Key words: Vision System, Image Recognition, Three-dimensional Vector Patterns, 3D pattern.

Amine A., Ghouzali S., Rziza M., Aboutajdine D.:
An improved Method for Face Recognition Based on SVM in Frequency Domain.
MGV vol. 18, no. 2, 2009, pp. 187-.
We examine the problem of discriminating between objects of more than two classes using 'minimum information'. Discrete Cosine Transforms (DCT) represents a computationally simple and efficient method that preserves the structure of the data without introducing significant distortion. In this paper, an efficient face recognition method combined DCT and Support Vector Machine (SVM) is proposed. The underlying algorithm is derived by applying DCT to several regions of a face image. Only a small subset of the DCT coefficients is retained by truncating high frequency DCT components in each block. Selected DCT features are then subjected to SVM for class separability enhancement before being used for face recognition. This leads to a new, low-dimensional representation of images which allows for a fast and simple classification. In this context, we have performed a large number of experiments using two popular face databases: ORL and Yale, and comparisons using PCA, LDA, ICA, MLP, etc. Experimental results show that the proposed method performs better than traditional approaches in terms of both efficiency and accuracy.
Key words: Face recognition, Feature Extraction, Support Vector Machine, Discrete Cosine Transform.

Ghouzali S., Hemami S., Rziza M., Aboutajdine D.:
Generalized Gaussian Density for Skin Detection in DCT Domain.
MGV vol. 18, no. 2, 2009, pp. 201-.
In this paper, we propose a highly efficient algorithm to model the human skin color. The algorithm involves generating a discrete Cosine transform (DCT) at each pixel location, using the surrounding points. The DCT coefficients incorporate the pixel color and texture information to distinguish between skin and non-skin. A generalized Gaussian distribution (GGD) is used in this framework to model the DCT coefficients at low frequencies. Next, the model parameters are estimated using the maximum-likelihood (ML) criterion applied to a set of training skin samples. Finally, each pixel is classified as skin if its likelihood ratio exceeds some threshold. The experimental results show that our model avoids excessive false detection while still retaining a high degree of correct detection.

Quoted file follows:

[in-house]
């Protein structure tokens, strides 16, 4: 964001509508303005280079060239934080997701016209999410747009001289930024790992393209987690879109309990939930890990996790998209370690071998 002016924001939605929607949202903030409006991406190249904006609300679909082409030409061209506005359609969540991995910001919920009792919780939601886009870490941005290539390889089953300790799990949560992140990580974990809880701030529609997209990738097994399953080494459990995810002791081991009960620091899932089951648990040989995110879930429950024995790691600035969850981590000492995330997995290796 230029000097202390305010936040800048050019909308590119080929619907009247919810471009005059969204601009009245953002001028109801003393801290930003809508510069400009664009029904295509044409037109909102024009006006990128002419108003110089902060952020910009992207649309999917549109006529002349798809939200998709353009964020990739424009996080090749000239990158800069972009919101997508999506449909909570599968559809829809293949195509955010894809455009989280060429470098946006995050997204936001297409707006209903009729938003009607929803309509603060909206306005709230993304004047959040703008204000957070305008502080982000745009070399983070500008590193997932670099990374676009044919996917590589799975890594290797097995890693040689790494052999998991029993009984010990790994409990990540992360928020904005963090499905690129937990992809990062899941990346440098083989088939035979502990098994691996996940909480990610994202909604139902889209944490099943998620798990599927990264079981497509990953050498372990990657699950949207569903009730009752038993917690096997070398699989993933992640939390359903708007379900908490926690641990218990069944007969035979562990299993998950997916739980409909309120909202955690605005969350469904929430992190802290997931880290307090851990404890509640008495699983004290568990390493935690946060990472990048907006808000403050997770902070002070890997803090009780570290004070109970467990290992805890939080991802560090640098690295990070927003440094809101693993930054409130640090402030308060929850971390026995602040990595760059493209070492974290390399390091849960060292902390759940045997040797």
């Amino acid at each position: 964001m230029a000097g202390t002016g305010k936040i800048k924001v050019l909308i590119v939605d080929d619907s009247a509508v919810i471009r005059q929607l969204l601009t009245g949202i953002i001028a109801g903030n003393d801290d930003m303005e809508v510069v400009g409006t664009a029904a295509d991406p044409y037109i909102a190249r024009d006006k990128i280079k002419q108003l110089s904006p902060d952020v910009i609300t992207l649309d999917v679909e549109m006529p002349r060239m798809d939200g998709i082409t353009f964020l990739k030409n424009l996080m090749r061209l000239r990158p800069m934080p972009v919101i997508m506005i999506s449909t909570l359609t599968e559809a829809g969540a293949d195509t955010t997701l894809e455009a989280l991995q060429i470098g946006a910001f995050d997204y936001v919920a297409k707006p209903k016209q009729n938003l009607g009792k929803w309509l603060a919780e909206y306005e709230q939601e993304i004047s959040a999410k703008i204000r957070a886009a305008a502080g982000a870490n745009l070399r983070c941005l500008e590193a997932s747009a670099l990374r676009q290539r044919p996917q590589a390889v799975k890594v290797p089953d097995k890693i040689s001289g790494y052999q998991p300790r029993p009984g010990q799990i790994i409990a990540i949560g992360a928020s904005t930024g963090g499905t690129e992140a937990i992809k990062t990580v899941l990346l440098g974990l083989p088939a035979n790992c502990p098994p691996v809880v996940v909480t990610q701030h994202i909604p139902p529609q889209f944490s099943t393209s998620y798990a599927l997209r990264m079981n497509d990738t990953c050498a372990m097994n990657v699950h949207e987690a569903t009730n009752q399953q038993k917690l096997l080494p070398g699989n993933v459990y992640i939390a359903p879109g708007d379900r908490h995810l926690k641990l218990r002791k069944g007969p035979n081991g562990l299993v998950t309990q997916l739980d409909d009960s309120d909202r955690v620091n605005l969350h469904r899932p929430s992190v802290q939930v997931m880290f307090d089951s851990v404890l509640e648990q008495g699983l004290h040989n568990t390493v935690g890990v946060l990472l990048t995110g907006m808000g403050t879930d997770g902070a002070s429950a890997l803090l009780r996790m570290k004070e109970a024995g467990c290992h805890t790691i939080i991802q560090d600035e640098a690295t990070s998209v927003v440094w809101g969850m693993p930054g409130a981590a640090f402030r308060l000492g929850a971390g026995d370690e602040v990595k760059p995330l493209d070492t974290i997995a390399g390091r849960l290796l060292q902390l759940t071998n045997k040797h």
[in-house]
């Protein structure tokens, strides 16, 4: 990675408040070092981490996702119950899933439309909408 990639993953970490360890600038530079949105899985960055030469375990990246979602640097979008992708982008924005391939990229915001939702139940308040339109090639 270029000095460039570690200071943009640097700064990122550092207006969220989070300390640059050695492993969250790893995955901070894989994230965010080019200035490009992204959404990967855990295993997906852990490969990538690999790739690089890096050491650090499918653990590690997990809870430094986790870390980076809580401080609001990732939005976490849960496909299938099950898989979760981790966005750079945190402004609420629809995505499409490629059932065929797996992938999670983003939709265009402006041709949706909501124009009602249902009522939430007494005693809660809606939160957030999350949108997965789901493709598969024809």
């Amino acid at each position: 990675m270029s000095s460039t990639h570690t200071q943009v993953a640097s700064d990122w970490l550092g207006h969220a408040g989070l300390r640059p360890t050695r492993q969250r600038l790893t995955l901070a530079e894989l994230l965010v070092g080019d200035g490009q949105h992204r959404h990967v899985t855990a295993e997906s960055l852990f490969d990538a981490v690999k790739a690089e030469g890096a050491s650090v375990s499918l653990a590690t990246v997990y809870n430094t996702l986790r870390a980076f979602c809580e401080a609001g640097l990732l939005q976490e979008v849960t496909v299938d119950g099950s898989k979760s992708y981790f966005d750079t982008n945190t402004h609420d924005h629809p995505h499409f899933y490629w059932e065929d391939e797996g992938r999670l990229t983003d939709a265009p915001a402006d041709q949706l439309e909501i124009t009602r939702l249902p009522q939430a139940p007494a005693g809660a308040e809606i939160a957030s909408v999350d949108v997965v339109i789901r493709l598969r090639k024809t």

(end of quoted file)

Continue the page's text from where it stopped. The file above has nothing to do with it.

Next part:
Key words: Skin detection, Generalized Gaussian distribution, Discrete Cosine Transform, Image segmentation.

Mahersia H., Hamrouni K.:
Rotation- and Scale-Invariant Texture Classification Using Log-Polar and Ridgelet Transforms.
MGV vol. 18, no. 2, 2009, pp. 215-.
Classification of distorted texture images is a challenging and important problem in real world image analysis and understanding. This paper proposes a new texture characterization method which is robust to geometric distortions, including rotation and scale changes. The rotation- and scale-invariant feature extraction for a given image involves applying the log-polar transform to eliminate the rotation and scale effects, followed by the ridgelet transform. In the experiments, the K-nearest neighborhood classifier is employed, using Euclidian and Manhattan distances to classify two sets of 30 and 40 distinct natural textures selected from the Brodatz and the VisTex albums. The experimental results, based on different test data sets for images with different orientations and scales, show that the proposed classification scheme using log-polar ridgelet signatures outperforms texture classification based on log-polar and wavelet transforms. Its overall accuracy rate reaches 100% for orientation or scale changes, and is about 73.708\% for joint rotation and scale changes. These results demonstrate the effectiveness of our characterization method in texture image classification experiments.